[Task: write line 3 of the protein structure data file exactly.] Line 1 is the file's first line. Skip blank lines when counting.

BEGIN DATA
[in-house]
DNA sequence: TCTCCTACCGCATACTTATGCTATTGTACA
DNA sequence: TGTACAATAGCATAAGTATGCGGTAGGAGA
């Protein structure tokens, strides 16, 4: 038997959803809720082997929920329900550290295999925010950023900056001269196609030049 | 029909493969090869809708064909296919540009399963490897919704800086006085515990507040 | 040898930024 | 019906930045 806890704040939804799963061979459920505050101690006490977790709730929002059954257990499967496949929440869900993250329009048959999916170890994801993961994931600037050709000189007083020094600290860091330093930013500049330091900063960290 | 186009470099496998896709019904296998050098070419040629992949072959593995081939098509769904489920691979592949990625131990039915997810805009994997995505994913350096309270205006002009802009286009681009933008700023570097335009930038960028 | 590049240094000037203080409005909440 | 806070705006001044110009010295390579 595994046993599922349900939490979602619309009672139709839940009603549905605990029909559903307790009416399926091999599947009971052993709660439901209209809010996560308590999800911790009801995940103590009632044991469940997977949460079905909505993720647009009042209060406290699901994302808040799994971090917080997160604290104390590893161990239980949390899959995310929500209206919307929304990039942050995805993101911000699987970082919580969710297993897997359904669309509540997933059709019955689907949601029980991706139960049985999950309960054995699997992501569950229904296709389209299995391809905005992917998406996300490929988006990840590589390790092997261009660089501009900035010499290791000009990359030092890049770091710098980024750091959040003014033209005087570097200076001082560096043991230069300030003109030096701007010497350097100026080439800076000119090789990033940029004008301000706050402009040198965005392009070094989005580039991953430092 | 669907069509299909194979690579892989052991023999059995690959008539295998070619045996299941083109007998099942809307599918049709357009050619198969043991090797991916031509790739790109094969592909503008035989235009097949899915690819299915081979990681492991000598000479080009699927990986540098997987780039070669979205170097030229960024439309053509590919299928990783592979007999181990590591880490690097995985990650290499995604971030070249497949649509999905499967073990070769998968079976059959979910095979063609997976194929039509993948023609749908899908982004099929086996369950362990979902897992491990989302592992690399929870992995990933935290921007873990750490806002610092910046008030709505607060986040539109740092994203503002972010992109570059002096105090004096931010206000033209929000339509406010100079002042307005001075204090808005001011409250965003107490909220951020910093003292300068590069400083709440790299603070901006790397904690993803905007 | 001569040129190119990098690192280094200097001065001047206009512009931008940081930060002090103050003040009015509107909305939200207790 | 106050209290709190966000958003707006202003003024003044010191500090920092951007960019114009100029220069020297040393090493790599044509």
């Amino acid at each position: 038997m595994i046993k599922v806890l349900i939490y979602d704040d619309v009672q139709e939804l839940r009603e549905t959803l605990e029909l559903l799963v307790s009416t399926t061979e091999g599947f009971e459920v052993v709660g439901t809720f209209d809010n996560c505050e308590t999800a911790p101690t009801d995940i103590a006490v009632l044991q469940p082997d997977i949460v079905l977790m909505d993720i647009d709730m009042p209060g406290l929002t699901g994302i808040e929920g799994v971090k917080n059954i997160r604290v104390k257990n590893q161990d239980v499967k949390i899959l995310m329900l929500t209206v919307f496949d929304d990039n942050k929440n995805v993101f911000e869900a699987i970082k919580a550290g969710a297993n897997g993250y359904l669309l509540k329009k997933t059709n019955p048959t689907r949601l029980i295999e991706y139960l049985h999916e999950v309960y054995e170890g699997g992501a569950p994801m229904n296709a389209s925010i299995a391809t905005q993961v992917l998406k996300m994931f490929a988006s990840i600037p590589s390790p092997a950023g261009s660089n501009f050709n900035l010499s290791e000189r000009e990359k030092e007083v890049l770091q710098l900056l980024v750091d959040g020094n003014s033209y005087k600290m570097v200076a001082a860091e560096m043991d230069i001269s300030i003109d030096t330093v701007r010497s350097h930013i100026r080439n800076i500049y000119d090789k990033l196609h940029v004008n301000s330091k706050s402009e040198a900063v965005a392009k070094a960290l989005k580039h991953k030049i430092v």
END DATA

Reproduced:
DNA sequence: TGTACAATAGCATAAGTATGCGGTAGGAGA